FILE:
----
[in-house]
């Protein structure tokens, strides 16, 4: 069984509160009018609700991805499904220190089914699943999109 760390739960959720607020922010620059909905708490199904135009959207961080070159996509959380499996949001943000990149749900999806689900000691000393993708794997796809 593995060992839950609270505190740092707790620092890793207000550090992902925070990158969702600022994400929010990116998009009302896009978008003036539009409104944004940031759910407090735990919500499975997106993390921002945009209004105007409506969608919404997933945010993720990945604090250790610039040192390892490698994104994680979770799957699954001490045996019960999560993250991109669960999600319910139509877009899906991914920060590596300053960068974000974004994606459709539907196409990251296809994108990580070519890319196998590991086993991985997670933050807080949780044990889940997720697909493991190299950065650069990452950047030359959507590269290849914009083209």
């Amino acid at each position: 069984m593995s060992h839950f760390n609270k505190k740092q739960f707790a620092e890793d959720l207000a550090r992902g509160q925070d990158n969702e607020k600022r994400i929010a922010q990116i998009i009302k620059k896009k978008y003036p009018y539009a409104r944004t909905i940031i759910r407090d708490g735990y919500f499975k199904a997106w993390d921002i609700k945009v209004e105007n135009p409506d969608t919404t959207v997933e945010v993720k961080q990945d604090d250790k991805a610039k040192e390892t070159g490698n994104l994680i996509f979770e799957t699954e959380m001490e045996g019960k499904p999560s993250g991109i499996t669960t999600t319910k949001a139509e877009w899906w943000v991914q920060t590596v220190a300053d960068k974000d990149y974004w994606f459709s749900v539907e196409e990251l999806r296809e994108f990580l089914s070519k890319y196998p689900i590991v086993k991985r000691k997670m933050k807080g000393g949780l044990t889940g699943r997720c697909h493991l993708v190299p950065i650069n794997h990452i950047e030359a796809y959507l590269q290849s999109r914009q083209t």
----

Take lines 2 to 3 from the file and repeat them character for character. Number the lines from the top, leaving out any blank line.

């Protein structure tokens, strides 16, 4: 069984509160009018609700991805499904220190089914699943999109 760390739960959720607020922010620059909905708490199904135009959207961080070159996509959380499996949001943000990149749900999806689900000691000393993708794997796809 593995060992839950609270505190740092707790620092890793207000550090992902925070990158969702600022994400929010990116998009009302896009978008003036539009409104944004940031759910407090735990919500499975997106993390921002945009209004105007409506969608919404997933945010993720990945604090250790610039040192390892490698994104994680979770799957699954001490045996019960999560993250991109669960999600319910139509877009899906991914920060590596300053960068974000974004994606459709539907196409990251296809994108990580070519890319196998590991086993991985997670933050807080949780044990889940997720697909493991190299950065650069990452950047030359959507590269290849914009083209």
């Amino acid at each position: 069984m593995s060992h839950f760390n609270k505190k740092q739960f707790a620092e890793d959720l207000a550090r992902g509160q925070d990158n969702e607020k600022r994400i929010a922010q990116i998009i009302k620059k896009k978008y003036p009018y539009a409104r944004t909905i940031i759910r407090d708490g735990y919500f499975k199904a997106w993390d921002i609700k945009v209004e105007n135009p409506d969608t919404t959207v997933e945010v993720k961080q990945d604090d250790k991805a610039k040192e390892t070159g490698n994104l994680i996509f979770e799957t699954e959380m001490e045996g019960k499904p999560s993250g991109i499996t669960t999600t319910k949001a139509e877009w899906w943000v991914q920060t590596v220190a300053d960068k974000d990149y974004w994606f459709s749900v539907e196409e990251l999806r296809e994108f990580l089914s070519k890319y196998p689900i590991v086993k991985r000691k997670m933050k807080g000393g949780l044990t889940g699943r997720c697909h493991l993708v190299p950065i650069n794997h990452i950047e030359a796809y959507l590269q290849s999109r914009q083209t």